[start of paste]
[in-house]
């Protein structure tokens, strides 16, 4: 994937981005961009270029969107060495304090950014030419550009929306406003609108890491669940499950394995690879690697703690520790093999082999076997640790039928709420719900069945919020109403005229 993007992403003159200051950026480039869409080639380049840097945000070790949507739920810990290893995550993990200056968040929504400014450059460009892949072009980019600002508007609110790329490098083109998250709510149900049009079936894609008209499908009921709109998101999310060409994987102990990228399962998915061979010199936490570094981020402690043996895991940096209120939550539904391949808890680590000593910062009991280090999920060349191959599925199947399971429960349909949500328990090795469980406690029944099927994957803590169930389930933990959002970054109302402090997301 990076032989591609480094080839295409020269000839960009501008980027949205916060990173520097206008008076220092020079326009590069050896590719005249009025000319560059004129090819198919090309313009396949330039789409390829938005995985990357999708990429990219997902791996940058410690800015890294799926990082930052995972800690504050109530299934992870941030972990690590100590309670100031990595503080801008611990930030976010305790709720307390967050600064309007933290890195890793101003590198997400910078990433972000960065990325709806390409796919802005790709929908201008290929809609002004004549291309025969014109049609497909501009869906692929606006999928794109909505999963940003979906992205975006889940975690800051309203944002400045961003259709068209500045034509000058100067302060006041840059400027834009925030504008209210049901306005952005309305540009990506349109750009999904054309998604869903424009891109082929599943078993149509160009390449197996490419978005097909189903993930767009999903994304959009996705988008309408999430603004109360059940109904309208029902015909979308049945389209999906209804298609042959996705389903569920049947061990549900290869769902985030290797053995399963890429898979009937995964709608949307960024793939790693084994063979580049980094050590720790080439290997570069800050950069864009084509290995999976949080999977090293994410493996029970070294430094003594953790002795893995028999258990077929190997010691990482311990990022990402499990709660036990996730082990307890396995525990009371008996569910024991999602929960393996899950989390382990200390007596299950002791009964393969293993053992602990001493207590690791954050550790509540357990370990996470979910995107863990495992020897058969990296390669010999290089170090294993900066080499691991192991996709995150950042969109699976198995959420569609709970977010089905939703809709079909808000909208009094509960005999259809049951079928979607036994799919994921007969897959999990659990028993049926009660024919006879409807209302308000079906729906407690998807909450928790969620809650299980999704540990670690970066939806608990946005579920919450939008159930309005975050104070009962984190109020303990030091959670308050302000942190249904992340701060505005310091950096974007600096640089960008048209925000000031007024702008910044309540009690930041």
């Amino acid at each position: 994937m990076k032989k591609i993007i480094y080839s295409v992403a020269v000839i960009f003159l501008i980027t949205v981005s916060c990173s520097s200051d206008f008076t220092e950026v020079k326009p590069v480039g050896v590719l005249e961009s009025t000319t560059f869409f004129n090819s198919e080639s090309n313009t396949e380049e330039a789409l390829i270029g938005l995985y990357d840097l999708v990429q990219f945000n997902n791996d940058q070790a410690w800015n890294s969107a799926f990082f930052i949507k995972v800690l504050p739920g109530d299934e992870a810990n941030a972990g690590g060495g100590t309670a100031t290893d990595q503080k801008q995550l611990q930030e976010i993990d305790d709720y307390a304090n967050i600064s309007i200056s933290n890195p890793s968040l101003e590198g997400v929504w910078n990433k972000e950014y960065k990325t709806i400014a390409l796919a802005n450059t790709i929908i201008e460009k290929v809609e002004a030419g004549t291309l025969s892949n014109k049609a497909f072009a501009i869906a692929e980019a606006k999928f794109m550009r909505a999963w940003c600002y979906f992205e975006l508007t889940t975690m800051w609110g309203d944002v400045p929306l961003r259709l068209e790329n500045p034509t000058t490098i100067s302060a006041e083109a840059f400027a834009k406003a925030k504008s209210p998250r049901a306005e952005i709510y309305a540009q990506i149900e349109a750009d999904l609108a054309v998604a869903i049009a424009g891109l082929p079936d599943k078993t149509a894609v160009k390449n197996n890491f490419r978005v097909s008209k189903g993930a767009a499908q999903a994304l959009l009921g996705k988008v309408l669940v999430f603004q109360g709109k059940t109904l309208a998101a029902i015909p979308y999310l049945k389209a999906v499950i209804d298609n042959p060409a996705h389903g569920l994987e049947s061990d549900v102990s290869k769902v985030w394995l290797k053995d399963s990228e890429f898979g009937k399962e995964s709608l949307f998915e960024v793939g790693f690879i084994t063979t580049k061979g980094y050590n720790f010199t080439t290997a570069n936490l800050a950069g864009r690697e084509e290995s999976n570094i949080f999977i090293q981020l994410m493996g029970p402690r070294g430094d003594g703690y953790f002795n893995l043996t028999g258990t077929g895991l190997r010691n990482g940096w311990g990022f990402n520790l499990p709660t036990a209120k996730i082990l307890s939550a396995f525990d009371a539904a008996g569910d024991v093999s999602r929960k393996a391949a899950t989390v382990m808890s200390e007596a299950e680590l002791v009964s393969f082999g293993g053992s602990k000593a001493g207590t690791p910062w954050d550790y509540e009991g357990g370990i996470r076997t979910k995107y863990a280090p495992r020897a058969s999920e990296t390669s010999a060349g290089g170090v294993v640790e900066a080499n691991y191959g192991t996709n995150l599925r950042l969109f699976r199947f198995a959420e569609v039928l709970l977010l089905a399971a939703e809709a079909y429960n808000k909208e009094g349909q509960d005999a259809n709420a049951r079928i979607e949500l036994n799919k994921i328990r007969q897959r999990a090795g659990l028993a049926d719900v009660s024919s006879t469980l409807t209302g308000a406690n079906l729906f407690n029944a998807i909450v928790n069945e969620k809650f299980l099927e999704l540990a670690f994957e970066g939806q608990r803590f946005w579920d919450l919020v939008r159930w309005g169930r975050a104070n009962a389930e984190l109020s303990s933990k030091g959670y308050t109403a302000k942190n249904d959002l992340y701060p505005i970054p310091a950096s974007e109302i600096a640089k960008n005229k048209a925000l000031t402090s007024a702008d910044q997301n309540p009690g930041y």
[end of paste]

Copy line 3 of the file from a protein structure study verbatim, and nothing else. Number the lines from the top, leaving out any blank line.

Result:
């Amino acid at each position: 994937m990076k032989k591609i993007i480094y080839s295409v992403a020269v000839i960009f003159l501008i980027t949205v981005s916060c990173s520097s200051d206008f008076t220092e950026v020079k326009p590069v480039g050896v590719l005249e961009s009025t000319t560059f869409f004129n090819s198919e080639s090309n313009t396949e380049e330039a789409l390829i270029g938005l995985y990357d840097l999708v990429q990219f945000n997902n791996d940058q070790a410690w800015n890294s969107a799926f990082f930052i949507k995972v800690l504050p739920g109530d299934e992870a810990n941030a972990g690590g060495g100590t309670a100031t290893d990595q503080k801008q995550l611990q930030e976010i993990d305790d709720y307390a304090n967050i600064s309007i200056s933290n890195p890793s968040l101003e590198g997400v929504w910078n990433k972000e950014y960065k990325t709806i400014a390409l796919a802005n450059t790709i929908i201008e460009k290929v809609e002004a030419g004549t291309l025969s892949n014109k049609a497909f072009a501009i869906a692929e980019a606006k999928f794109m550009r909505a999963w940003c600002y979906f992205e975006l508007t889940t975690m800051w609110g309203d944002v400045p929306l961003r259709l068209e790329n500045p034509t000058t490098i100067s302060a006041e083109a840059f400027a834009k406003a925030k504008s209210p998250r049901a306005e952005i709510y309305a540009q990506i149900e349109a750009d999904l609108a054309v998604a869903i049009a424009g891109l082929p079936d599943k078993t149509a894609v160009k390449n197996n890491f490419r978005v097909s008209k189903g993930a767009a499908q999903a994304l959009l009921g996705k988008v309408l669940v999430f603004q109360g709109k059940t109904l309208a998101a029902i015909p979308y999310l049945k389209a999906v499950i209804d298609n042959p060409a996705h389903g569920l994987e049947s061990d549900v102990s290869k769902v985030w394995l290797k053995d399963s990228e890429f898979g009937k399962e995964s709608l949307f998915e960024v793939g790693f690879i084994t063979t580049k061979g980094y050590n720790f010199t080439t290997a570069n936490l800050a950069g864009r690697e084509e290995s999976n570094i949080f999977i090293q981020l994410m493996g029970p402690r070294g430094d003594g703690y953790f002795n893995l043996t028999g258990t077929g895991l190997r010691n990482g940096w311990g990022f990402n520790l499990p709660t036990a209120k996730i082990l307890s939550a396995f525990d009371a539904a008996g569910d024991v093999s999602r929960k393996a391949a899950t989390v382990m808890s200390e007596a299950e680590l002791v009964s393969f082999g293993g053992s602990k000593a001493g207590t690791p910062w954050d550790y509540e009991g357990g370990i996470r076997t979910k995107y863990a280090p495992r020897a058969s999920e990296t390669s010999a060349g290089g170090v294993v640790e900066a080499n691991y191959g192991t996709n995150l599925r950042l969109f699976r199947f198995a959420e569609v039928l709970l977010l089905a399971a939703e809709a079909y429960n808000k909208e009094g349909q509960d005999a259809n709420a049951r079928i979607e949500l036994n799919k994921i328990r007969q897959r999990a090795g659990l028993a049926d719900v009660s024919s006879t469980l409807t209302g308000a406690n079906l729906f407690n029944a998807i909450v928790n069945e969620k809650f299980l099927e999704l540990a670690f994957e970066g939806q608990r803590f946005w579920d919450l919020v939008r159930w309005g169930r975050a104070n009962a389930e984190l109020s303990s933990k030091g959670y308050t109403a302000k942190n249904d959002l992340y701060p505005i970054p310091a950096s974007e109302i600096a640089k960008n005229k048209a925000l000031t402090s007024a702008d910044q997301n309540p009690g930041y």